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New Orleans Regains Partial Power After Hurricane Ida But Full Return Could Take Weeks Or More

By News Creatives Authors , in Business , at September 1, 2021

Topline

A small section of eastern New Orleans on Wednesday morning became the first part of the city to have power restored after Hurricane Ida knocked out the lights across the entire metropolitan area, but a full restoration of power is still expected to take weeks or longer after the storm devastated southeastern Louisiana.

Key Facts

Entergy, the electric provider for much of the area, announced “the first step in bringing power back to the metro region” on Wednesday, saying some customers in New Orleans East are now getting electricity from a nearby power station.

The number of power outages in Louisiana has also dropped below a million, according to PowerOutage.US, though more than 90% of the New Orleans metropolitan area remains without electricity.

Lines are very long at the small number of businesses that are open, as residents try to get their hands on scarce resources like ice and gasoline, which is used to fuel generators.

Hurricane Ida cut off the city from all eight of its outside power sources, notably destroying a 400-foot-tall transmission tower that supplies power across the Mississippi River.

What We Don’t Know

New Orleans officials haven’t put any sort of timeline on power restoration yet, but if the estimates of nearby communities are any indication, most of the lights could be out for a long time. Officials in suburban St. Charles Parish reportedly expect power to be out there for at least a month. The mayor of Kenner, another suburban community, said residents should expect to be without power for three weeks.

Big Number

108. That’s how high the heat index could rise across southeast Louisiana on Wednesday, according to the National Weather Service. A heat advisory is in effect for the area.

What To Watch For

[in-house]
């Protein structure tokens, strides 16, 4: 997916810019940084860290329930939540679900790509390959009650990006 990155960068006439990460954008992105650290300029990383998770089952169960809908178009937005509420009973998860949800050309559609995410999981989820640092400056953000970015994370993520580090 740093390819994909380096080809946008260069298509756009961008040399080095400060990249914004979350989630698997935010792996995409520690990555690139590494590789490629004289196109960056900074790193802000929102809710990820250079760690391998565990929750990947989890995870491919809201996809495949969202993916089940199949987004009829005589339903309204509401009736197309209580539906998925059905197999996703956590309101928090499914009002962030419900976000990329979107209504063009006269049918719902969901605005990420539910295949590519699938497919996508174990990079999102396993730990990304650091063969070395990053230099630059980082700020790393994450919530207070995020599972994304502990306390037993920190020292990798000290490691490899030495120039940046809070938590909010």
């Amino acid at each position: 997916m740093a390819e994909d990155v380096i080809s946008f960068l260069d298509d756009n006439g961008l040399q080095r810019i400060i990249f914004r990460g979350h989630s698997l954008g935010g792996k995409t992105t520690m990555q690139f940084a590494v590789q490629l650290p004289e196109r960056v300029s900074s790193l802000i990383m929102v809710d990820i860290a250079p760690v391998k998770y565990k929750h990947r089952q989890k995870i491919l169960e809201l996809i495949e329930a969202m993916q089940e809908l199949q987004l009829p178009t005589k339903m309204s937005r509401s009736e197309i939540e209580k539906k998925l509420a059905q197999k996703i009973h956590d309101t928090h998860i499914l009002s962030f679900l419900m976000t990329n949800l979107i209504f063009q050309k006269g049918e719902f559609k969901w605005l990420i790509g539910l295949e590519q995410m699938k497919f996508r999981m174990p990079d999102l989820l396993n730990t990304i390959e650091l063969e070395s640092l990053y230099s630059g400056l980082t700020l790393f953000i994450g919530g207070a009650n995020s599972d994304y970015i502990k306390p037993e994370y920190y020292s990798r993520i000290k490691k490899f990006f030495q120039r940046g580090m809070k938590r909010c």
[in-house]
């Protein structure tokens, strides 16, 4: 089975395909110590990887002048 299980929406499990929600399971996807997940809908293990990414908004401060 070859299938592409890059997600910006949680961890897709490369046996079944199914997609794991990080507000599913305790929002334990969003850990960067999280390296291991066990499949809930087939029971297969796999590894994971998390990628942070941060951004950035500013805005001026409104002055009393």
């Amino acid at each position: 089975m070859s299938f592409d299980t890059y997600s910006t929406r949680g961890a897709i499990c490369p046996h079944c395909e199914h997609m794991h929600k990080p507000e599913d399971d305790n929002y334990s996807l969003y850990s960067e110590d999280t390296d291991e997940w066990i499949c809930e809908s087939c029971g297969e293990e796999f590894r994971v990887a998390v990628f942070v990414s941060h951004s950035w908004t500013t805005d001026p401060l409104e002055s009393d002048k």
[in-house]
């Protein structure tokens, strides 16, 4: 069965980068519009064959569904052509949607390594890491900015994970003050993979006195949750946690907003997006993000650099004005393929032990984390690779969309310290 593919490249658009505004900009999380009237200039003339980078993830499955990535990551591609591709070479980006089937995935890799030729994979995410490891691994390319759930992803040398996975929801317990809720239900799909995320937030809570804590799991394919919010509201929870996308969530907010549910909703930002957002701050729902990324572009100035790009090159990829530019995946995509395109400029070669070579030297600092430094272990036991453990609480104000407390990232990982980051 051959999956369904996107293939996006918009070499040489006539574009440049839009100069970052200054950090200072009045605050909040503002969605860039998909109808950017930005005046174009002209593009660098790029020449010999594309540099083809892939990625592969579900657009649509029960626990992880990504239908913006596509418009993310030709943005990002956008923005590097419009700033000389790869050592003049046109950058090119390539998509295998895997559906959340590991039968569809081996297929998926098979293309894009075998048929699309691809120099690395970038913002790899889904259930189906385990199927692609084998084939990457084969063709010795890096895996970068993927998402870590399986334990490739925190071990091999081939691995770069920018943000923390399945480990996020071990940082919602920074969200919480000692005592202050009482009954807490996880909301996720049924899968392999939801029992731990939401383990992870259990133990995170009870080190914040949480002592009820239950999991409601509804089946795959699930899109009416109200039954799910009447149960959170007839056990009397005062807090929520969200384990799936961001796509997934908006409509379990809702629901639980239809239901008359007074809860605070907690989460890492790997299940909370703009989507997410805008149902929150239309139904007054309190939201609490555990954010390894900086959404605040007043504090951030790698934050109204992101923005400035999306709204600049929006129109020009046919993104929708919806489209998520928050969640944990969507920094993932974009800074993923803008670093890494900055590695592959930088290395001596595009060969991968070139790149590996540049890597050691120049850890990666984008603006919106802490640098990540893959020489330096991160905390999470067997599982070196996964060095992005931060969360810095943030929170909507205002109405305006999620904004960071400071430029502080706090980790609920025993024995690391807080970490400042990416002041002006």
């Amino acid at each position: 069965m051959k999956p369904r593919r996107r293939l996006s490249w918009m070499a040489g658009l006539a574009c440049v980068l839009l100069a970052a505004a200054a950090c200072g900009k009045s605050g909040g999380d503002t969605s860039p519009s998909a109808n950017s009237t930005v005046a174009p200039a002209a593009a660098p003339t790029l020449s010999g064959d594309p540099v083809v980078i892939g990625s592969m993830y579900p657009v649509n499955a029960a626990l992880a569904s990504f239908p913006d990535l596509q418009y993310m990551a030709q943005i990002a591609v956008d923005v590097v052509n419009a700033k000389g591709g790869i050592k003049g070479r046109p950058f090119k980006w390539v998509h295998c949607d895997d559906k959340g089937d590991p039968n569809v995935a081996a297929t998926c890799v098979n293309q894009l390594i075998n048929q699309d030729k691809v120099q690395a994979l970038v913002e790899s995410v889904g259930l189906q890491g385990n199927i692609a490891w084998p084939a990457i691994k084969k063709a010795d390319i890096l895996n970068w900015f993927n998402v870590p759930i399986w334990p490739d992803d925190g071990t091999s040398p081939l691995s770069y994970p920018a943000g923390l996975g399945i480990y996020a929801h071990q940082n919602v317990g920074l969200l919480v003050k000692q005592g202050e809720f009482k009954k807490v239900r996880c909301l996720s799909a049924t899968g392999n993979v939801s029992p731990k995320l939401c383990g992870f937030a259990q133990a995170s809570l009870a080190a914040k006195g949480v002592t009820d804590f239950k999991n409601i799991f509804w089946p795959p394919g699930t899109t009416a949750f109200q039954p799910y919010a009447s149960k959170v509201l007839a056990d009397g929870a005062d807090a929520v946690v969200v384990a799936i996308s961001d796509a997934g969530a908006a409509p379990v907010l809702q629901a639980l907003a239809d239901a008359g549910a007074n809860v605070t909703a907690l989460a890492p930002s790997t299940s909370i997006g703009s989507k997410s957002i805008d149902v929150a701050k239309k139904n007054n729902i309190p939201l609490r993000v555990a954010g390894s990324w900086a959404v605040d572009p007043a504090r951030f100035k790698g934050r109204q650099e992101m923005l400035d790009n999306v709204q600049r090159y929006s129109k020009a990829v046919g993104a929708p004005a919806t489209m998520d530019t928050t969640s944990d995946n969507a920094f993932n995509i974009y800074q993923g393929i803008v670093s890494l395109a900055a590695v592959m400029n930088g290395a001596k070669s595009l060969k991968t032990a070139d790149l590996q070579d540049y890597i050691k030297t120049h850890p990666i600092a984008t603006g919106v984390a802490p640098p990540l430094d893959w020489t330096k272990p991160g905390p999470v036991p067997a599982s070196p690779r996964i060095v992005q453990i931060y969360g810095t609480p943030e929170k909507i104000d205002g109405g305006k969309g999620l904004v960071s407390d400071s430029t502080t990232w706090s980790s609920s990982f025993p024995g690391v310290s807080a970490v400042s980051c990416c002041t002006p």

There have been no commercial flights into or out of New Orleans International Airport since Saturday, but Delta Air Lines is planning to resume “limited flight operations” there starting on Thursday afternoon.

Key Background

Hurricane Ida made landfall in Louisiana on Sunday with maximum sustained winds of 150 mph, tying it with two other storms as the most powerful to hit the state in recorded history. The hurricane largely maintained its extreme intensity over Louisiana’s marshlands, and took a jog to the east once inland that unexpectedly brought the storm’s most devastating impacts directly over the New Orleans metropolitan area.

Tangent

Reports are slowly emerging of immense destruction in Louisiana’s coastal communities. Large sections of the few roadways that serve south Louisiana’s fishing villages have been washed out. In Grand Isle, Louisiana, which took a hit from the storm’s eastern eye wall, nearly every structure has reportedly taken on damage and a levee designed to protect the community has broken.

Further Reading

New Orleans Facing 105-Degree Heat Index As City Remains Without Power (Forbes)

‘We were ground zero’: Grand Isle mayor, others begin to dig out from Hurricane Ida’s destruction (The Times-Picayune | The New Orleans Advocate)

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